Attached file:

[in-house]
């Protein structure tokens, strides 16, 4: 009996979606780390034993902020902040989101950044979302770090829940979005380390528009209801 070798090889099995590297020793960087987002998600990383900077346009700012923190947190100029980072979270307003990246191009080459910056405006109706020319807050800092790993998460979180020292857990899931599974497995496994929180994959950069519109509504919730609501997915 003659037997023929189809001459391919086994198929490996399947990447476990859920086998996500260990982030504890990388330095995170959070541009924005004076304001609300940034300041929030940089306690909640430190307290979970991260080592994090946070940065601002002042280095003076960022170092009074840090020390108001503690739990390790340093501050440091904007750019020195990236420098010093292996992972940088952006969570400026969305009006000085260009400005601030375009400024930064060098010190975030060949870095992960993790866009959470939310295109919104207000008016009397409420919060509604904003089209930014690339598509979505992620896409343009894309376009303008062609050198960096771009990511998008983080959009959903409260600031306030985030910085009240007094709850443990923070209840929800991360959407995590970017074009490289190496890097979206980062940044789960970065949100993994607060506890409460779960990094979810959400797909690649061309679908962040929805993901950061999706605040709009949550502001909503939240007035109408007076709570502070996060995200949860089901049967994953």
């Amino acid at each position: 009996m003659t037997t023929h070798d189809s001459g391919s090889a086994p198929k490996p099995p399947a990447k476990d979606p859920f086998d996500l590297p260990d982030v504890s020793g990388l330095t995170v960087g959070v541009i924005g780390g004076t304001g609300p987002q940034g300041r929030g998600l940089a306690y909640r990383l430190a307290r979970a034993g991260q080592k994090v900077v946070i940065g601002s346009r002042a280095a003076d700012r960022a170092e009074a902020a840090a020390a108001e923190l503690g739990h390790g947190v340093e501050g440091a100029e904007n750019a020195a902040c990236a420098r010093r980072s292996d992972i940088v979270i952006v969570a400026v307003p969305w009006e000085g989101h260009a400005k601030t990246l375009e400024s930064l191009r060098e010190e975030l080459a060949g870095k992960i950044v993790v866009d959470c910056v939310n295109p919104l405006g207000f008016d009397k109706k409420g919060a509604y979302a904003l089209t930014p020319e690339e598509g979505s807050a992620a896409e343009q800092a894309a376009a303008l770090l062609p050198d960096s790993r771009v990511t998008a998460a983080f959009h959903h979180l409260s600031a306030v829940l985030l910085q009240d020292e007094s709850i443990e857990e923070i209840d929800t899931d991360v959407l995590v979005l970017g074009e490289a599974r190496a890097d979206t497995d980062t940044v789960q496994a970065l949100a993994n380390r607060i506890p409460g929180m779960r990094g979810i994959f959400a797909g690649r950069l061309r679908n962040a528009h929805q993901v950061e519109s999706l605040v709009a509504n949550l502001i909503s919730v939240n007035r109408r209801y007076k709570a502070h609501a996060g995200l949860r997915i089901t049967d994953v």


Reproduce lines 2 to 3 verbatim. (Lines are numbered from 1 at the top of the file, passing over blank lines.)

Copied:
């Protein structure tokens, strides 16, 4: 009996979606780390034993902020902040989101950044979302770090829940979005380390528009209801 070798090889099995590297020793960087987002998600990383900077346009700012923190947190100029980072979270307003990246191009080459910056405006109706020319807050800092790993998460979180020292857990899931599974497995496994929180994959950069519109509504919730609501997915 003659037997023929189809001459391919086994198929490996399947990447476990859920086998996500260990982030504890990388330095995170959070541009924005004076304001609300940034300041929030940089306690909640430190307290979970991260080592994090946070940065601002002042280095003076960022170092009074840090020390108001503690739990390790340093501050440091904007750019020195990236420098010093292996992972940088952006969570400026969305009006000085260009400005601030375009400024930064060098010190975030060949870095992960993790866009959470939310295109919104207000008016009397409420919060509604904003089209930014690339598509979505992620896409343009894309376009303008062609050198960096771009990511998008983080959009959903409260600031306030985030910085009240007094709850443990923070209840929800991360959407995590970017074009490289190496890097979206980062940044789960970065949100993994607060506890409460779960990094979810959400797909690649061309679908962040929805993901950061999706605040709009949550502001909503939240007035109408007076709570502070996060995200949860089901049967994953």
């Amino acid at each position: 009996m003659t037997t023929h070798d189809s001459g391919s090889a086994p198929k490996p099995p399947a990447k476990d979606p859920f086998d996500l590297p260990d982030v504890s020793g990388l330095t995170v960087g959070v541009i924005g780390g004076t304001g609300p987002q940034g300041r929030g998600l940089a306690y909640r990383l430190a307290r979970a034993g991260q080592k994090v900077v946070i940065g601002s346009r002042a280095a003076d700012r960022a170092e009074a902020a840090a020390a108001e923190l503690g739990h390790g947190v340093e501050g440091a100029e904007n750019a020195a902040c990236a420098r010093r980072s292996d992972i940088v979270i952006v969570a400026v307003p969305w009006e000085g989101h260009a400005k601030t990246l375009e400024s930064l191009r060098e010190e975030l080459a060949g870095k992960i950044v993790v866009d959470c910056v939310n295109p919104l405006g207000f008016d009397k109706k409420g919060a509604y979302a904003l089209t930014p020319e690339e598509g979505s807050a992620a896409e343009q800092a894309a376009a303008l770090l062609p050198d960096s790993r771009v990511t998008a998460a983080f959009h959903h979180l409260s600031a306030v829940l985030l910085q009240d020292e007094s709850i443990e857990e923070i209840d929800t899931d991360v959407l995590v979005l970017g074009e490289a599974r190496a890097d979206t497995d980062t940044v789960q496994a970065l949100a993994n380390r607060i506890p409460g929180m779960r990094g979810i994959f959400a797909g690649r950069l061309r679908n962040a528009h929805q993901v950061e519109s999706l605040v709009a509504n949550l502001i909503s919730v939240n007035r109408r209801y007076k709570a502070h609501a996060g995200l949860r997915i089901t049967d994953v």